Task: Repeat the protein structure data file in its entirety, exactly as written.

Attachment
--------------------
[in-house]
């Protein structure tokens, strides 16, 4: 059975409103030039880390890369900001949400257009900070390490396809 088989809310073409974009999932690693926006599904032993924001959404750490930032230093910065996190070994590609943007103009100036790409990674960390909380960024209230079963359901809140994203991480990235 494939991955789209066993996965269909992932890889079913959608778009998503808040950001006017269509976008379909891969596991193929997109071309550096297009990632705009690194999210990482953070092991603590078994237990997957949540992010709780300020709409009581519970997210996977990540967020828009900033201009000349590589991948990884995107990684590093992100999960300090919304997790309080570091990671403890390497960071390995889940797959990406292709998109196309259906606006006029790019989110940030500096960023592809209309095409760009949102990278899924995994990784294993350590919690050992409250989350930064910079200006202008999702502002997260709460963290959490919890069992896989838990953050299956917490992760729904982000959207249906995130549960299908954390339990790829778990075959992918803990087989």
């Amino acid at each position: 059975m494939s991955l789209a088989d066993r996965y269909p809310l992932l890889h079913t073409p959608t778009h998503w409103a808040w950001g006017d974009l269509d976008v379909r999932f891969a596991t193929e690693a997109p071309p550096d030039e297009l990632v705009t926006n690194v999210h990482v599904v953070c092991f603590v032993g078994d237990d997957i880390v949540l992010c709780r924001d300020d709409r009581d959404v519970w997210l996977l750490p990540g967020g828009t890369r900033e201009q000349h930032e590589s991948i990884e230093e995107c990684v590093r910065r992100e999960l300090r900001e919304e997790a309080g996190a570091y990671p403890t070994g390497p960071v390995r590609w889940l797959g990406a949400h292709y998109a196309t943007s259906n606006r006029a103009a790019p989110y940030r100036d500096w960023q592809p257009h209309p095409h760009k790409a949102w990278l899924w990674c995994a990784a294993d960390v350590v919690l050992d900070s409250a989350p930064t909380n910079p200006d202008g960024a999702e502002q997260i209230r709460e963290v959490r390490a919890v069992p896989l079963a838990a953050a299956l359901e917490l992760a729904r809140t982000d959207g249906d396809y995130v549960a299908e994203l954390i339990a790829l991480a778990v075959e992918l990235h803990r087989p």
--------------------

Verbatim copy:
[in-house]
């Protein structure tokens, strides 16, 4: 059975409103030039880390890369900001949400257009900070390490396809 088989809310073409974009999932690693926006599904032993924001959404750490930032230093910065996190070994590609943007103009100036790409990674960390909380960024209230079963359901809140994203991480990235 494939991955789209066993996965269909992932890889079913959608778009998503808040950001006017269509976008379909891969596991193929997109071309550096297009990632705009690194999210990482953070092991603590078994237990997957949540992010709780300020709409009581519970997210996977990540967020828009900033201009000349590589991948990884995107990684590093992100999960300090919304997790309080570091990671403890390497960071390995889940797959990406292709998109196309259906606006006029790019989110940030500096960023592809209309095409760009949102990278899924995994990784294993350590919690050992409250989350930064910079200006202008999702502002997260709460963290959490919890069992896989838990953050299956917490992760729904982000959207249906995130549960299908954390339990790829778990075959992918803990087989």
């Amino acid at each position: 059975m494939s991955l789209a088989d066993r996965y269909p809310l992932l890889h079913t073409p959608t778009h998503w409103a808040w950001g006017d974009l269509d976008v379909r999932f891969a596991t193929e690693a997109p071309p550096d030039e297009l990632v705009t926006n690194v999210h990482v599904v953070c092991f603590v032993g078994d237990d997957i880390v949540l992010c709780r924001d300020d709409r009581d959404v519970w997210l996977l750490p990540g967020g828009t890369r900033e201009q000349h930032e590589s991948i990884e230093e995107c990684v590093r910065r992100e999960l300090r900001e919304e997790a309080g996190a570091y990671p403890t070994g390497p960071v390995r590609w889940l797959g990406a949400h292709y998109a196309t943007s259906n606006r006029a103009a790019p989110y940030r100036d500096w960023q592809p257009h209309p095409h760009k790409a949102w990278l899924w990674c995994a990784a294993d960390v350590v919690l050992d900070s409250a989350p930064t909380n910079p200006d202008g960024a999702e502002q997260i209230r709460e963290v959490r390490a919890v069992p896989l079963a838990a953050a299956l359901e917490l992760a729904r809140t982000d959207g249906d396809y995130v549960a299908e994203l954390i339990a790829l991480a778990v075959e992918l990235h803990r087989p």